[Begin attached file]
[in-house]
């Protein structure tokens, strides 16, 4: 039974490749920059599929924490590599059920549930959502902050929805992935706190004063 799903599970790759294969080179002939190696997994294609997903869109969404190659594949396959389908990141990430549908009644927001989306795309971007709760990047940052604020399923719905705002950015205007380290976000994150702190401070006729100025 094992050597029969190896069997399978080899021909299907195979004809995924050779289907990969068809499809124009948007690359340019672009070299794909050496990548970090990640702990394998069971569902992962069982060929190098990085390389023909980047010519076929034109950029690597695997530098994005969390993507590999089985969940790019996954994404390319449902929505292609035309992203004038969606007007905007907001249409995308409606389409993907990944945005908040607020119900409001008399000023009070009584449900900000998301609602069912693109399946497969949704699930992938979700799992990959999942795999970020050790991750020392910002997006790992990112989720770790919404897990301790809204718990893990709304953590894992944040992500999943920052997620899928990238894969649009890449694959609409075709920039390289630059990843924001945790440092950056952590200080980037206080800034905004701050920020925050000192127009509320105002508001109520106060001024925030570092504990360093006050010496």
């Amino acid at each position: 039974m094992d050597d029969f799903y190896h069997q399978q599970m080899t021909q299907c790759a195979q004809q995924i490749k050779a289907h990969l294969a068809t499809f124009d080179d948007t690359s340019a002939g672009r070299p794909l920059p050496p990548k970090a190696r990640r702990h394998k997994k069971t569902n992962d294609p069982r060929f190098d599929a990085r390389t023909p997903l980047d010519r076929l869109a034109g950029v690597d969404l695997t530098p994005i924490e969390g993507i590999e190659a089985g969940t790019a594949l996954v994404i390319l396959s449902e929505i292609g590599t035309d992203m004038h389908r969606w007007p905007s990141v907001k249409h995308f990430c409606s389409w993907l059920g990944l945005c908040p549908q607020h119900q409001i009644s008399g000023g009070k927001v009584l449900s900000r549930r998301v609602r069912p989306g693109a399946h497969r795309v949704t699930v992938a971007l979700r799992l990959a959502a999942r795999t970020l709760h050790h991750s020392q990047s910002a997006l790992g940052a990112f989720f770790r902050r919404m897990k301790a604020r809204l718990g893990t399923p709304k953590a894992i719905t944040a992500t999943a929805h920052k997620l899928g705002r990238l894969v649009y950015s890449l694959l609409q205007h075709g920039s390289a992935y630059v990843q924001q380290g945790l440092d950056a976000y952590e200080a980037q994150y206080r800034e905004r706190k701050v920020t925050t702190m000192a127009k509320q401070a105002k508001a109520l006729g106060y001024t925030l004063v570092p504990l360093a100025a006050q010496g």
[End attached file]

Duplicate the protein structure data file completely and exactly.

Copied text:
[in-house]
């Protein structure tokens, strides 16, 4: 039974490749920059599929924490590599059920549930959502902050929805992935706190004063 799903599970790759294969080179002939190696997994294609997903869109969404190659594949396959389908990141990430549908009644927001989306795309971007709760990047940052604020399923719905705002950015205007380290976000994150702190401070006729100025 094992050597029969190896069997399978080899021909299907195979004809995924050779289907990969068809499809124009948007690359340019672009070299794909050496990548970090990640702990394998069971569902992962069982060929190098990085390389023909980047010519076929034109950029690597695997530098994005969390993507590999089985969940790019996954994404390319449902929505292609035309992203004038969606007007905007907001249409995308409606389409993907990944945005908040607020119900409001008399000023009070009584449900900000998301609602069912693109399946497969949704699930992938979700799992990959999942795999970020050790991750020392910002997006790992990112989720770790919404897990301790809204718990893990709304953590894992944040992500999943920052997620899928990238894969649009890449694959609409075709920039390289630059990843924001945790440092950056952590200080980037206080800034905004701050920020925050000192127009509320105002508001109520106060001024925030570092504990360093006050010496």
């Amino acid at each position: 039974m094992d050597d029969f799903y190896h069997q399978q599970m080899t021909q299907c790759a195979q004809q995924i490749k050779a289907h990969l294969a068809t499809f124009d080179d948007t690359s340019a002939g672009r070299p794909l920059p050496p990548k970090a190696r990640r702990h394998k997994k069971t569902n992962d294609p069982r060929f190098d599929a990085r390389t023909p997903l980047d010519r076929l869109a034109g950029v690597d969404l695997t530098p994005i924490e969390g993507i590999e190659a089985g969940t790019a594949l996954v994404i390319l396959s449902e929505i292609g590599t035309d992203m004038h389908r969606w007007p905007s990141v907001k249409h995308f990430c409606s389409w993907l059920g990944l945005c908040p549908q607020h119900q409001i009644s008399g000023g009070k927001v009584l449900s900000r549930r998301v609602r069912p989306g693109a399946h497969r795309v949704t699930v992938a971007l979700r799992l990959a959502a999942r795999t970020l709760h050790h991750s020392q990047s910002a997006l790992g940052a990112f989720f770790r902050r919404m897990k301790a604020r809204l718990g893990t399923p709304k953590a894992i719905t944040a992500t999943a929805h920052k997620l899928g705002r990238l894969v649009y950015s890449l694959l609409q205007h075709g920039s390289a992935y630059v990843q924001q380290g945790l440092d950056a976000y952590e200080a980037q994150y206080r800034e905004r706190k701050v920020t925050t702190m000192a127009k509320q401070a105002k508001a109520l006729g106060y001024t925030l004063v570092p504990l360093a100025a006050q010496g």